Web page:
There were three buses to Penzance, the “direct” which went up North Road, via St. Just or via Morvah. Usually we went by the “direct” and came back by one of the other routes. Coming back via Morvah involved somewhere near Madron a steep hill and if the bus was full, the passengers would have to get out and walk up the hill as the bus was not able to get up the hill when full of passengers.
In Penzance there was one restaurant, Warren’s Bakery, where we could have lunch and the meal would be whatever it was that day, roast beef or lamb, chicken, etc.
Food at home was from the delivery man with his horse and cart, meat, dairy, fruit and vegetables. There was a butcher in Trewellard, Olds, but that has probably long since gone and in those days Trewellard was a long way from Bojewyan.”
Pam went on to tell me
“My grandmother was Mary Nicholas and my grandfather was Capt. Ben Nicholas who was the manager of Levant Mine at the time of the disaster in 1919. My grandmother was from the Williams family of Portherras Farm which was built by my great great grandfather around 1820.
It has recently been sold so I don’t know what will happen to it. My grandmother was a stalwart of Bojewyan Chapel for many years – you probably know the chapel is now a house which has apparently become rather dilapidated in recent years.
I never went to Trewellard Chapel, which was known as the big chapel, when I was a child and it is only a few years ago that I have seen it and discovered that “the big chapel” actually had 59 members! The only person I know from the old days there now is Arthur Matthews.”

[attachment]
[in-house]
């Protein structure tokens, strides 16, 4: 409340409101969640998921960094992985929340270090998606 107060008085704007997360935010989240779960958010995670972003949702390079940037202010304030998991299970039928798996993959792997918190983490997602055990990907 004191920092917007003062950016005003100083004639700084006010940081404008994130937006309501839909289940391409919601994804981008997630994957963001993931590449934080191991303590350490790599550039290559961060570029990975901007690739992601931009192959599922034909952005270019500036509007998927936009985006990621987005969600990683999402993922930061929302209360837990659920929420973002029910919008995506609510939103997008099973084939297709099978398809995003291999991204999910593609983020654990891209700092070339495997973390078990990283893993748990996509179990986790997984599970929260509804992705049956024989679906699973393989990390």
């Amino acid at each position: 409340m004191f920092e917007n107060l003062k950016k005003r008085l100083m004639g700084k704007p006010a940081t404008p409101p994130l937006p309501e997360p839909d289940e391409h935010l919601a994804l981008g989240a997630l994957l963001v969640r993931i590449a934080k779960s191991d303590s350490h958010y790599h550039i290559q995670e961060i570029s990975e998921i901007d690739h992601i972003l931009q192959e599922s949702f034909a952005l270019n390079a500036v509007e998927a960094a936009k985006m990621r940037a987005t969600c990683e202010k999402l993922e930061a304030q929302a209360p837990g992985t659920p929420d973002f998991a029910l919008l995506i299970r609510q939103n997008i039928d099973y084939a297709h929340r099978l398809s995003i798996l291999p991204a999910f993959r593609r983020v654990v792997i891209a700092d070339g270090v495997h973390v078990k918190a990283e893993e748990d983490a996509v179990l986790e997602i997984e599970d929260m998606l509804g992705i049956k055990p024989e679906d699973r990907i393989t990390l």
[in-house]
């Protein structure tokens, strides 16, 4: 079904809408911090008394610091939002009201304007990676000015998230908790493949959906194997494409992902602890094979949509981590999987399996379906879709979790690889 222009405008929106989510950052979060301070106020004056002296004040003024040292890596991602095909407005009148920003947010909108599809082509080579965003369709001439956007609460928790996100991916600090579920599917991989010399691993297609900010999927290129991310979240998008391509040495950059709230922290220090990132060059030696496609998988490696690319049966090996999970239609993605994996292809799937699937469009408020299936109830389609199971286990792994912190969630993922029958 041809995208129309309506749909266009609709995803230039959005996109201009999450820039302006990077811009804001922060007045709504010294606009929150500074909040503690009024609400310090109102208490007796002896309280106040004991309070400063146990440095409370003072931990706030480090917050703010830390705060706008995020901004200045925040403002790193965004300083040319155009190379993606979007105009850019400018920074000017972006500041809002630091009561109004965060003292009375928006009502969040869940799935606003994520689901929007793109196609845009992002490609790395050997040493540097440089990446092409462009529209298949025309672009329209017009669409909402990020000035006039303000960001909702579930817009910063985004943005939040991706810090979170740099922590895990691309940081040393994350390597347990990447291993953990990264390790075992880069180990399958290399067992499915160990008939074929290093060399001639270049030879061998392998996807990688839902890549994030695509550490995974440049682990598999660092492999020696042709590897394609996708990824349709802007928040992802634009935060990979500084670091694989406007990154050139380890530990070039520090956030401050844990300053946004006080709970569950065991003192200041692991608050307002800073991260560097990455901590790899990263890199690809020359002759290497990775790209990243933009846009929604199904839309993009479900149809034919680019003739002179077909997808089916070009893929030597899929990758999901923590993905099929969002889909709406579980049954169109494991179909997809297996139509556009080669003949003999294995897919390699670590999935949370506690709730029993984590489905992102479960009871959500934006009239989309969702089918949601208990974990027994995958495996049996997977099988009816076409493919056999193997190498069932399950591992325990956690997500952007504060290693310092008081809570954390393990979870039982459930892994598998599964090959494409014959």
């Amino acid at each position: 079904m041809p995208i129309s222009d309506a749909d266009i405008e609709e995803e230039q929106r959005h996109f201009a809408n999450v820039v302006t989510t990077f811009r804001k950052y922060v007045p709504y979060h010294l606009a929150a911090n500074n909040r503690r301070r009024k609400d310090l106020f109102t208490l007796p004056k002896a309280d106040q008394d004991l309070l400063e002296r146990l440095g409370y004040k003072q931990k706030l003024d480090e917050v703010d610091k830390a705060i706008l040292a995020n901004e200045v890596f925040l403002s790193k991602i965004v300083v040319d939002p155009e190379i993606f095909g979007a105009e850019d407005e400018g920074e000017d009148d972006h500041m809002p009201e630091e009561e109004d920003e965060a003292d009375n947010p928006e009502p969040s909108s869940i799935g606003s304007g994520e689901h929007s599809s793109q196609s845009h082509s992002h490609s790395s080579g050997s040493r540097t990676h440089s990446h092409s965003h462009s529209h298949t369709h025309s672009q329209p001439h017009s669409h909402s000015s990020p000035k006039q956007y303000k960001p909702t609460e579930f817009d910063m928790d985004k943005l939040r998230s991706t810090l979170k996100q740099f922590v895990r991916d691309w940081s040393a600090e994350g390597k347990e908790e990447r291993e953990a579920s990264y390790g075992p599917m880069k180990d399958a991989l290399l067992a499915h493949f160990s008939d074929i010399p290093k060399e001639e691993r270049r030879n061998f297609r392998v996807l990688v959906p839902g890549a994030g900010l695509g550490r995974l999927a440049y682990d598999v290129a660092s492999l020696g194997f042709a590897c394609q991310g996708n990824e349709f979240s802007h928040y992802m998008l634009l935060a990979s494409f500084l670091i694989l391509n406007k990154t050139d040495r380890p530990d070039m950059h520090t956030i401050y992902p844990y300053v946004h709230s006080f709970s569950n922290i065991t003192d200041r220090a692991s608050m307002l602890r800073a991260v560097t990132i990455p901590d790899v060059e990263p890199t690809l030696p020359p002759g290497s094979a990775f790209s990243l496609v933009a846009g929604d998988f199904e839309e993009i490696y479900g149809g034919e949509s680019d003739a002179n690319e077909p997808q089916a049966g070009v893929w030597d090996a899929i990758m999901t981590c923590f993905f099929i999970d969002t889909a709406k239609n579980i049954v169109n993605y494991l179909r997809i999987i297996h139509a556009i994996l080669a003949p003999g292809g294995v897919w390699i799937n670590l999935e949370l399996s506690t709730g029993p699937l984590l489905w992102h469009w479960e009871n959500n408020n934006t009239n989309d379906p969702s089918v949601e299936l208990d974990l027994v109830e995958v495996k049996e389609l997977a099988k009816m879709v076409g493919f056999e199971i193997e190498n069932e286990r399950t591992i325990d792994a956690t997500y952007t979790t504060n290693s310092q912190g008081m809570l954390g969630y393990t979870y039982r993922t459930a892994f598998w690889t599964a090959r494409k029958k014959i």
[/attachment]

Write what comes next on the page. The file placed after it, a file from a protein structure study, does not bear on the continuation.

Depending on your viewpoint, coincidence or fate, before Pam emailed me I had taken a book out of our local library called “Levant A Champion Cornish Mine” by John Corin and edited and expanded by Peter Joseph. I opened it up after receiving the email and, I suppose I should not have been surprised but Pam’s grandfather is referred to.
Interestingly, there is a group photograph of miners in the book and the caption speculates that one of the men was captain Ben Nicholas. It also said he was a local preacher. I have communicated with Pam again on this and she hopes to get a copy of the book so might be able to confirm whether or not the photo is her grandfather. Pam told me a bit more about her grandfather, in response:
“I don’t remember hearing that Capt. Ben was a local preacher but he could have been – he was a very religious man. He had a near death experience, being pronounced dead by a doctor in 1922 but getting up and continuing working 4 hours later. He actually died in 1926 and my grandmother died in 1969 so a lot of information has been lost over the years.
He and my grandmother were mainly involved with Bojewyan chapel but Capt. Ben left there at some point when he was mine manager due to the fact that the miners were treating him very badly – this was at the time when the unions were getting started and some union officials came to Levant and got the miners up in arms about their low pay which they took out on Capt. Ben. He feared for his life so carried a gun and had a body guard.
He was quite upset about this as although their pay was low, he was very good to them in terms of giving them eggs, butter, firewood, etc. from the farm and generally looking out for those in real need. The miners were all Methodists and Capt. Ben was very hurt by the fact that they were very unappreciative of all that he did for them – he therefore left Bojewyan chapel and went to Pendeen church, while my grandmother continued to go to Bojewyan.”
An unrelated memory Pam shares is this:
“Another little snippet from the old days is that my grandmother always kept 4 pennies (old money) in the house in case there was an emergency and she had to phone my father. The phone was at the post office in a shop (long since gone) at the bottom of Higher Bojewyan. I used to go to that store sometimes as you could get 4 sweets for 1d – however, they only had one kind of sweets!”